Media Psychology

Media Psychology

Media Psychology

Media Psychology

Synopsis

Media Psychology examines the impact that 21st century media use has on human behavior, from teenage crushes on pop stars to soap fandom in adulthood. It brings together North American communication research with European media research in a variety of disciplines-psychology, sociology, communication and media studies-and in doing so, maps out the territory for media psychology. David Giles argues that psychologists have been guilty of ignoring the influence of the media over the last century, seeing it at best as a minor nuisance that will eventually go away. However, with the increasing prevalence of new electronic forms of mass communication, the media seem to have a greater influence than ever over our daily lives. In this book, Dr. Giles tackles the traditional topics of media psychology-sex, violence, advertising-along with sections on developmental aspects of media influence and the psychology of the audience. He also examines a number of specific media genres-news, sports, soaps, and the increasingly popular audience participation media, such as "reality" and lifestyle" television. In addition, he asks what light psychology can shed on the popularity of these genres and the response of their audiences. Finally, there are chapters on the increasing influence of the Internet and on the representation of psychology and psychologists themselves in the media.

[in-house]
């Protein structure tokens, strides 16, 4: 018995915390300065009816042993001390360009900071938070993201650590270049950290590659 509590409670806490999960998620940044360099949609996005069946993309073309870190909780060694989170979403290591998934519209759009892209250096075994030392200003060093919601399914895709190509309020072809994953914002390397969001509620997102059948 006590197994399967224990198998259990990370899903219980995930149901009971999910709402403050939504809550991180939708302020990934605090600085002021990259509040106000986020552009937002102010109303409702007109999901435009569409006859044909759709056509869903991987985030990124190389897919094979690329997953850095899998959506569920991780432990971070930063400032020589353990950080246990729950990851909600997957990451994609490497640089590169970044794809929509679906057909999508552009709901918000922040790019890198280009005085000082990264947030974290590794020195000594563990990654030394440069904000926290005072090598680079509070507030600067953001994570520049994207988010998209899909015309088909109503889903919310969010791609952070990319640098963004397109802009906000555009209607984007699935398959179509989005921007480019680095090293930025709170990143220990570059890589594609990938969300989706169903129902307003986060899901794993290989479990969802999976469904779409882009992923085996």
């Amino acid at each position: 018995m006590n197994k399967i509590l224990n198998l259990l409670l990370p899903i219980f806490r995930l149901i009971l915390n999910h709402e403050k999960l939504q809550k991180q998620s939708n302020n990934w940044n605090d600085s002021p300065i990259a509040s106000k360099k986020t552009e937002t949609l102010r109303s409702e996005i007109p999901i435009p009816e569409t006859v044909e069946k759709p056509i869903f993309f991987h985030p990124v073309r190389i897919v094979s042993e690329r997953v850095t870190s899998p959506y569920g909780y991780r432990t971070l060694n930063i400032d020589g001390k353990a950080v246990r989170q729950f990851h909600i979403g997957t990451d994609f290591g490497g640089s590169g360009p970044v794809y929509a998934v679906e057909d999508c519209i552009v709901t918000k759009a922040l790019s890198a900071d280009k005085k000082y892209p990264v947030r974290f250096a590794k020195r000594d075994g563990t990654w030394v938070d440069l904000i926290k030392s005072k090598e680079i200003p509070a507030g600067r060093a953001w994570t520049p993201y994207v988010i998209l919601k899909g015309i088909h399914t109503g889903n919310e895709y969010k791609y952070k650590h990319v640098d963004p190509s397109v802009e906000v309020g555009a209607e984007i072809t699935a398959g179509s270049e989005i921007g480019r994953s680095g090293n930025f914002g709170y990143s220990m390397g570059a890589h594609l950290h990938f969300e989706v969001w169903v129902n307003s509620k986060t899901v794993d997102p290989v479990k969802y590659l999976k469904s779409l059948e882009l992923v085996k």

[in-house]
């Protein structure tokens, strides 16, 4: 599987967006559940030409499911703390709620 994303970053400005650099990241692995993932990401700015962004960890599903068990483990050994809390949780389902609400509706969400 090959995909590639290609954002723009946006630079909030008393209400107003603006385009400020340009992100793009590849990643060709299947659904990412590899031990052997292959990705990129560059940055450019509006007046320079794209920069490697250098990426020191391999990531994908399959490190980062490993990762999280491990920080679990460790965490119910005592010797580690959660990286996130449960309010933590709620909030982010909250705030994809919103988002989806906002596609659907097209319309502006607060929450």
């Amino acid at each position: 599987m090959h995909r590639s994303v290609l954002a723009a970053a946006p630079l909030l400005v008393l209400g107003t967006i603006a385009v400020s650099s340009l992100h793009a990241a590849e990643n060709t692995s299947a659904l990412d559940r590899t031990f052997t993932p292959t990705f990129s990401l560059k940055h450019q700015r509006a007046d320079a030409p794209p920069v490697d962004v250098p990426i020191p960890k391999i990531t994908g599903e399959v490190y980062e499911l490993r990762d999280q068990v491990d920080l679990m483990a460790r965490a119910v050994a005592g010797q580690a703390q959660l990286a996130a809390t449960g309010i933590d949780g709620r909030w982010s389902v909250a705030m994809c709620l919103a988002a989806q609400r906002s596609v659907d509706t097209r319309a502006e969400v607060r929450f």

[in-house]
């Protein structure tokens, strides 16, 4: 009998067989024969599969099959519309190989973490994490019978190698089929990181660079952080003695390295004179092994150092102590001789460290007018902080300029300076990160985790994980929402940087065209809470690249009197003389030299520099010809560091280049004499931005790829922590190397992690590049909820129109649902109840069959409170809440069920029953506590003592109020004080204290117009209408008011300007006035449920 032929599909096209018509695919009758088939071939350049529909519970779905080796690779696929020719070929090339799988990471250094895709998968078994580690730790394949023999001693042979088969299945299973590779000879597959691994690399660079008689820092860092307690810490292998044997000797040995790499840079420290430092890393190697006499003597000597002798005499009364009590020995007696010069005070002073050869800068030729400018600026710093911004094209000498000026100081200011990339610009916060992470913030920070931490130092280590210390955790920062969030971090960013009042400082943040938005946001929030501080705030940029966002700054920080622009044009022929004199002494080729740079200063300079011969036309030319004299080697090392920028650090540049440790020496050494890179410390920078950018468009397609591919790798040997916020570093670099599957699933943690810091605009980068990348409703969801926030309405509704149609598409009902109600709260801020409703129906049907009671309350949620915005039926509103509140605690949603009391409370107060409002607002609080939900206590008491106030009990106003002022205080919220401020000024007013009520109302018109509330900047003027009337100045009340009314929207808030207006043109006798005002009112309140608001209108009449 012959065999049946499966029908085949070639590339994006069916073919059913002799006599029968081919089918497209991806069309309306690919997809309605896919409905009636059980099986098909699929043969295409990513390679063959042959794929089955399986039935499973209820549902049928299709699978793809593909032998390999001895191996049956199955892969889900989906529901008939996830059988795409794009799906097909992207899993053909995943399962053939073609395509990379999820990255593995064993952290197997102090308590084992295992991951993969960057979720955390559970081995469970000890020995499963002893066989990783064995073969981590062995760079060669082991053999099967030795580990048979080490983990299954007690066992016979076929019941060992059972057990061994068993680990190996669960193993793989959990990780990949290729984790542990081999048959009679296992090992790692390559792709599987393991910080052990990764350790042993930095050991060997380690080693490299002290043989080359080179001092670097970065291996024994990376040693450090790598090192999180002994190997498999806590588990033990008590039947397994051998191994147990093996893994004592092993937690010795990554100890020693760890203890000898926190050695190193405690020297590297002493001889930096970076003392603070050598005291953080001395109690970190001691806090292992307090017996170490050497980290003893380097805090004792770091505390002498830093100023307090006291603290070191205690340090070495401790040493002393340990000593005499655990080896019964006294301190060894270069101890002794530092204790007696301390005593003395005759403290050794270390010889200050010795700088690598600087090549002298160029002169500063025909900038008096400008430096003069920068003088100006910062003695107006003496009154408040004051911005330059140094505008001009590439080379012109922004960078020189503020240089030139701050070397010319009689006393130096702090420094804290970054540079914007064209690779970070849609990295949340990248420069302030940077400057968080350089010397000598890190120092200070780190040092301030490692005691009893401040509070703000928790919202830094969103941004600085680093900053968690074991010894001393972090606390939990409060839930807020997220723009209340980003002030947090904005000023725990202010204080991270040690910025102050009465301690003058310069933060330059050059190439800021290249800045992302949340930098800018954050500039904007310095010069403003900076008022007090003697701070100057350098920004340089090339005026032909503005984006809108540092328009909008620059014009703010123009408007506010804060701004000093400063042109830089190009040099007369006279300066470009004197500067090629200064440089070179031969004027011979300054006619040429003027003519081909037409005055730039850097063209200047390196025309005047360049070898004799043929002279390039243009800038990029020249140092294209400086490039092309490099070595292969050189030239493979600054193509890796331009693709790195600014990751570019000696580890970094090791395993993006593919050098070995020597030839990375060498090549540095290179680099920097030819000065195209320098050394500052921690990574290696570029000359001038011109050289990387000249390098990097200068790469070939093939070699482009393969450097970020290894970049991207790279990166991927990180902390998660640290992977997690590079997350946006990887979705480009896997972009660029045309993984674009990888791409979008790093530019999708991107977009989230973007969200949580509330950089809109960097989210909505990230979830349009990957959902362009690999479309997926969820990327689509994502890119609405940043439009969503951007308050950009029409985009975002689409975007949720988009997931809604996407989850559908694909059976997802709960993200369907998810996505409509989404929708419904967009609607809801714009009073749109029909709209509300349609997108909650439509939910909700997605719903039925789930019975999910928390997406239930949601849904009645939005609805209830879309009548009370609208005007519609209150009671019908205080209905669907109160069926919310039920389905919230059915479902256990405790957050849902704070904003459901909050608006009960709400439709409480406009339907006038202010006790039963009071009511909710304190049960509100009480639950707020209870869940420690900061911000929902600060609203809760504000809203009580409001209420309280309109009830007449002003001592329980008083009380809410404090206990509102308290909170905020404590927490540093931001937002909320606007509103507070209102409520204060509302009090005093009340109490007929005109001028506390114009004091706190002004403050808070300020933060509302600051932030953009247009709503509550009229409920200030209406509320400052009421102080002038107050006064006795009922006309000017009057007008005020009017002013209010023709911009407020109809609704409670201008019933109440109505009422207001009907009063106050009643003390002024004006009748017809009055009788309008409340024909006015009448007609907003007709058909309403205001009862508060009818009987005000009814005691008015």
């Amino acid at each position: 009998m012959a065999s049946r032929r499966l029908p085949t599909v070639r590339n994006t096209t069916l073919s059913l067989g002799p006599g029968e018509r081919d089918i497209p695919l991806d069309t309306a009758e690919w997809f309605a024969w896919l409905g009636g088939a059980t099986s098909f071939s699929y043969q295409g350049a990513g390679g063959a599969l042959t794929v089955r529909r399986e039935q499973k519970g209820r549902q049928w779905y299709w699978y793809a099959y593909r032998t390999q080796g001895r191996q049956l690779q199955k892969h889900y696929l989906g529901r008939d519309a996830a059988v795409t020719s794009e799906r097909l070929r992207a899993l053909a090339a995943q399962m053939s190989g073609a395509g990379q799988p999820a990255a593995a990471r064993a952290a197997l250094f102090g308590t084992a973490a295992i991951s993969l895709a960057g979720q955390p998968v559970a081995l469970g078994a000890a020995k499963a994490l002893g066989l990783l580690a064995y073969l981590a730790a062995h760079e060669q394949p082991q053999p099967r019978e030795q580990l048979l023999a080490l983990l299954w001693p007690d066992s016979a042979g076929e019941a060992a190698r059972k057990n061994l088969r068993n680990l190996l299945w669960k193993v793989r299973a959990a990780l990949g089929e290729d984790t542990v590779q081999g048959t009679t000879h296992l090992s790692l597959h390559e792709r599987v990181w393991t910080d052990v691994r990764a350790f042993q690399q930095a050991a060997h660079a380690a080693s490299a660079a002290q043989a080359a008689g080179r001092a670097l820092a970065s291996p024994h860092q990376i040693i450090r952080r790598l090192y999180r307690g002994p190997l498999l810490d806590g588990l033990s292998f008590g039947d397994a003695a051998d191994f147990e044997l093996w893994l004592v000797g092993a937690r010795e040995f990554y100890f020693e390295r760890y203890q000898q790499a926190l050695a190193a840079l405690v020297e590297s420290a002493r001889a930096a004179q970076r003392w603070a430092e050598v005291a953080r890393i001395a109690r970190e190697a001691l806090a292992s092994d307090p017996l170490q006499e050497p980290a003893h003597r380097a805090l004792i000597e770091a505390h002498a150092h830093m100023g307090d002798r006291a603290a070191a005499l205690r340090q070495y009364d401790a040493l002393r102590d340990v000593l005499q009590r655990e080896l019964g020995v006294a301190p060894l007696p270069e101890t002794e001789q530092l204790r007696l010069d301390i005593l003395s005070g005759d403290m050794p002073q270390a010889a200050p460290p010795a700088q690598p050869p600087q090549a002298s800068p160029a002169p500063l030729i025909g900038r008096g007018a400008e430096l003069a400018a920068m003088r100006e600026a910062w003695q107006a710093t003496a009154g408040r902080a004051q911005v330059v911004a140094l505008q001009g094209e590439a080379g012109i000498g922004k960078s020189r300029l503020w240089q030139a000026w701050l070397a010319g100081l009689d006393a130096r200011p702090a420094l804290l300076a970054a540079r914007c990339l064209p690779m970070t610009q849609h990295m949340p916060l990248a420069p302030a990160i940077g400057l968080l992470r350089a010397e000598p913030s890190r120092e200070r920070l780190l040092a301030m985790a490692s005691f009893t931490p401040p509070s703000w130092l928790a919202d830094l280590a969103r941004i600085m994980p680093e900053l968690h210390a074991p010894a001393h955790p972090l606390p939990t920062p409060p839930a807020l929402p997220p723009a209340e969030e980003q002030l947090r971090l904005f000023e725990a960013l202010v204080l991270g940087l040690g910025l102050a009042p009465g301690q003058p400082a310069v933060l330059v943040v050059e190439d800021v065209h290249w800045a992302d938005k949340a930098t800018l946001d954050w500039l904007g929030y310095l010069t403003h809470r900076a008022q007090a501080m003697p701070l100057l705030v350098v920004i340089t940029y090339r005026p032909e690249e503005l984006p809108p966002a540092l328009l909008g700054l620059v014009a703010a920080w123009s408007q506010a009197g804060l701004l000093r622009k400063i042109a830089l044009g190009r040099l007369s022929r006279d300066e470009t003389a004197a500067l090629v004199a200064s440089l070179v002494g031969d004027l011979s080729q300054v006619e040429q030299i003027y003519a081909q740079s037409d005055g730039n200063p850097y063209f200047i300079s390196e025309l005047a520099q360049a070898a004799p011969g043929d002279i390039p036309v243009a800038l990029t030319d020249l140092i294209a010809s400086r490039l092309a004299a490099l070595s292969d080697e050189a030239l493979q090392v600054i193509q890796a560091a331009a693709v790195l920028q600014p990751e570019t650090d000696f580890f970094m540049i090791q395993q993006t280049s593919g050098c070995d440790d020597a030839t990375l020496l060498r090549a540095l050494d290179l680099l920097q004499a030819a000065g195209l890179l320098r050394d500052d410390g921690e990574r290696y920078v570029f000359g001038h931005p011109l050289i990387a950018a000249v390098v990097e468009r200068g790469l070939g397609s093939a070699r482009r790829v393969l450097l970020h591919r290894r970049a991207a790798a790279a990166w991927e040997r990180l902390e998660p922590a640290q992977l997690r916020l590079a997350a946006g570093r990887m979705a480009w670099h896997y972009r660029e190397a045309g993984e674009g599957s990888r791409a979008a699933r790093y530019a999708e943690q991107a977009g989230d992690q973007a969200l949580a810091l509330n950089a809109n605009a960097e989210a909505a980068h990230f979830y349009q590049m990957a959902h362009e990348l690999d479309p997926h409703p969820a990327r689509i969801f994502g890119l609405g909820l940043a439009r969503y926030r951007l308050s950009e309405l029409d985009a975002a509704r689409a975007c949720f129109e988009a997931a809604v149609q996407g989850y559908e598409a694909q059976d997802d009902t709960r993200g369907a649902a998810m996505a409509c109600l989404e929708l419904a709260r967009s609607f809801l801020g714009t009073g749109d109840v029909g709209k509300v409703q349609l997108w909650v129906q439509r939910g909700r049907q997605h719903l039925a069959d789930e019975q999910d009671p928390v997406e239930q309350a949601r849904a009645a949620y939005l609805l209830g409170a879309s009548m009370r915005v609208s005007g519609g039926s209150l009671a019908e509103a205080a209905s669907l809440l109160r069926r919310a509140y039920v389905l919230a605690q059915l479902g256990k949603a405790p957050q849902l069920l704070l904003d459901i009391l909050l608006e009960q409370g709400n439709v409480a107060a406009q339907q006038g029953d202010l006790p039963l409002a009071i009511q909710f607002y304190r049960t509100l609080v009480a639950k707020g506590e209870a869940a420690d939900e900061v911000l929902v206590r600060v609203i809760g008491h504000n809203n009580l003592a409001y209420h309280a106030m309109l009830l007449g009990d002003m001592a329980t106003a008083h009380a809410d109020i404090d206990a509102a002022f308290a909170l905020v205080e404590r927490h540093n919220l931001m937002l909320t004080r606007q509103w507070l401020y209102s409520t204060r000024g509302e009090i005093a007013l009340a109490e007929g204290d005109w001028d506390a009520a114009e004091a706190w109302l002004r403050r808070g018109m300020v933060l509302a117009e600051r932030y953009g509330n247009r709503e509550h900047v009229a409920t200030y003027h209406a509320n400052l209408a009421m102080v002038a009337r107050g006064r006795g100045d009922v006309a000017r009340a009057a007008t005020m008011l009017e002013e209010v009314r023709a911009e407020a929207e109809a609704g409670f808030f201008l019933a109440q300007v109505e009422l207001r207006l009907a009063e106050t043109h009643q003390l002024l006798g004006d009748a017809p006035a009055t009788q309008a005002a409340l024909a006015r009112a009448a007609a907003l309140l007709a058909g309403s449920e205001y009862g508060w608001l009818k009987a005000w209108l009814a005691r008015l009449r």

Excerpt

As with so many academic texts, the idea for writing this book stemmed from a specialist final-year option that I developed at Coventry University. Simply put, there was no single text that covered all the material to which I wished to introduce students in the year. Most relevant texts were aimed at media and communication students, and assumed a lot of background knowledge about media history that psychology undergraduates rarely possess. Others failed to go beyond the basic “effects” paradigm, or were largely concerned with cognitive processing of media rather than placing them in a social and cultural context. Others, typically those in the European media studies tradition, erred in the opposite direction, blandly dismissing psychology as at best a relic of behaviourism, at worst as fascist propaganda! The idea for this book, then, was to navigate a gentler course in between the two traditions, arguing that serious study of the psychological influences of media should be rooted in the scientific tradition, but that good science requires the ability to look beyond the laboratory and use appropriate methods of investigation in the “real” world.

I hope that the resulting text is not too much of a fudge, playing the experimentalists off against the social constructionists, trying to balance discourse and cognition, but I really think it is important for psychologists to study the whole picture rather than sinking lazily into the comfy chair of an established paradigm. (I blame the Ph. D. process for this!) I apologise, too, for my Anglocentric perspective throughout the text, particularly in chapter 13 (“Sport”). I know that readers in North America and continental Europe (and many in the United Kingdom) may scoff at my use of examples from the sport of cricket, but I would never have had the time to learn . . .

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